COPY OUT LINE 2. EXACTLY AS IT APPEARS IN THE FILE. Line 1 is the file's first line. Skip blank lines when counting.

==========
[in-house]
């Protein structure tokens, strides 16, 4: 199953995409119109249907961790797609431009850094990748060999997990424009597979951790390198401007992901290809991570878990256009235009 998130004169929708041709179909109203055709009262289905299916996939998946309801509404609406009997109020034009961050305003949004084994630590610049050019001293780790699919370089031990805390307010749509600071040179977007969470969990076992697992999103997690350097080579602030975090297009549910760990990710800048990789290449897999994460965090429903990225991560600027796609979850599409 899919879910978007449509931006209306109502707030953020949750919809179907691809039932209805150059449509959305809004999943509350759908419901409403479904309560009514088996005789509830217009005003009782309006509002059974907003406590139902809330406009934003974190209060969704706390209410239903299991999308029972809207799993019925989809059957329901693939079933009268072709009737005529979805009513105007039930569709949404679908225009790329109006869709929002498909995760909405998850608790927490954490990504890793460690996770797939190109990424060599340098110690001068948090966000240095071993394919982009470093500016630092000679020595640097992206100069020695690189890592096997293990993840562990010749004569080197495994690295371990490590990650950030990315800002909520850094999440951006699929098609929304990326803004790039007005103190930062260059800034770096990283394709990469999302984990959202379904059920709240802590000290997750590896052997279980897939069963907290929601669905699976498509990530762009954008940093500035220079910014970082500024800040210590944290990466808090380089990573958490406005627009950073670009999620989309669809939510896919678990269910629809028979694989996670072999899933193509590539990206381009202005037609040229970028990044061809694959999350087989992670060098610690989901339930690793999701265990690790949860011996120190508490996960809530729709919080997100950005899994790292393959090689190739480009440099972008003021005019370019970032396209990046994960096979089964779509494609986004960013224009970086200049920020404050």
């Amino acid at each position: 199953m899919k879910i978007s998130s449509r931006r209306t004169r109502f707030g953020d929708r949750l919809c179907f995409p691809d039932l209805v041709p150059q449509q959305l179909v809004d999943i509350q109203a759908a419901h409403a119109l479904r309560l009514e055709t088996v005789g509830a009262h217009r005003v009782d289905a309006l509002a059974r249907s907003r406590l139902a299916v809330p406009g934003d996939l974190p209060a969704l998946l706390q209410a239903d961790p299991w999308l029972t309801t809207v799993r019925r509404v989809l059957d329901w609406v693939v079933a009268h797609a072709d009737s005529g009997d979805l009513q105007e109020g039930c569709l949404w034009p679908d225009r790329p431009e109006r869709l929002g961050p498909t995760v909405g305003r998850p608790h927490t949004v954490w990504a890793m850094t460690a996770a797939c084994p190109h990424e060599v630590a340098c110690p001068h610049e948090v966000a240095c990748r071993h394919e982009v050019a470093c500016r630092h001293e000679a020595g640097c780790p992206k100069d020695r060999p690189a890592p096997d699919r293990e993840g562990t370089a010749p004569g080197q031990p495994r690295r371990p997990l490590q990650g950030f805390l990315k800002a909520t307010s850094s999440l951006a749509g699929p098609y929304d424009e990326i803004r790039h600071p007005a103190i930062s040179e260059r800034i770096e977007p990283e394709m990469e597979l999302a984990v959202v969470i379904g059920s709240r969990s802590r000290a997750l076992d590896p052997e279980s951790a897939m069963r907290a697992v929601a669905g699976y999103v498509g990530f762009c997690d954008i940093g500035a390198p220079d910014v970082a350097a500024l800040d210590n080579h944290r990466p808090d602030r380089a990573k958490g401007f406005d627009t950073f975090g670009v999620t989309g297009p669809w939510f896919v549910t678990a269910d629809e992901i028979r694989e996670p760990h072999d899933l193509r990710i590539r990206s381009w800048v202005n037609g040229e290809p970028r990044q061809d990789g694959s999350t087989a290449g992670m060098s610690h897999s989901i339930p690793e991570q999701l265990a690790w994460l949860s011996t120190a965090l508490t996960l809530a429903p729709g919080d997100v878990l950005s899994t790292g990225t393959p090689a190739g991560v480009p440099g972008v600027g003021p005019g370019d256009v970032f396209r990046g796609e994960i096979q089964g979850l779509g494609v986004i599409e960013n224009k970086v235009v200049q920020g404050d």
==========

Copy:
């Protein structure tokens, strides 16, 4: 199953995409119109249907961790797609431009850094990748060999997990424009597979951790390198401007992901290809991570878990256009235009 998130004169929708041709179909109203055709009262289905299916996939998946309801509404609406009997109020034009961050305003949004084994630590610049050019001293780790699919370089031990805390307010749509600071040179977007969470969990076992697992999103997690350097080579602030975090297009549910760990990710800048990789290449897999994460965090429903990225991560600027796609979850599409 899919879910978007449509931006209306109502707030953020949750919809179907691809039932209805150059449509959305809004999943509350759908419901409403479904309560009514088996005789509830217009005003009782309006509002059974907003406590139902809330406009934003974190209060969704706390209410239903299991999308029972809207799993019925989809059957329901693939079933009268072709009737005529979805009513105007039930569709949404679908225009790329109006869709929002498909995760909405998850608790927490954490990504890793460690996770797939190109990424060599340098110690001068948090966000240095071993394919982009470093500016630092000679020595640097992206100069020695690189890592096997293990993840562990010749004569080197495994690295371990490590990650950030990315800002909520850094999440951006699929098609929304990326803004790039007005103190930062260059800034770096990283394709990469999302984990959202379904059920709240802590000290997750590896052997279980897939069963907290929601669905699976498509990530762009954008940093500035220079910014970082500024800040210590944290990466808090380089990573958490406005627009950073670009999620989309669809939510896919678990269910629809028979694989996670072999899933193509590539990206381009202005037609040229970028990044061809694959999350087989992670060098610690989901339930690793999701265990690790949860011996120190508490996960809530729709919080997100950005899994790292393959090689190739480009440099972008003021005019370019970032396209990046994960096979089964779509494609986004960013224009970086200049920020404050």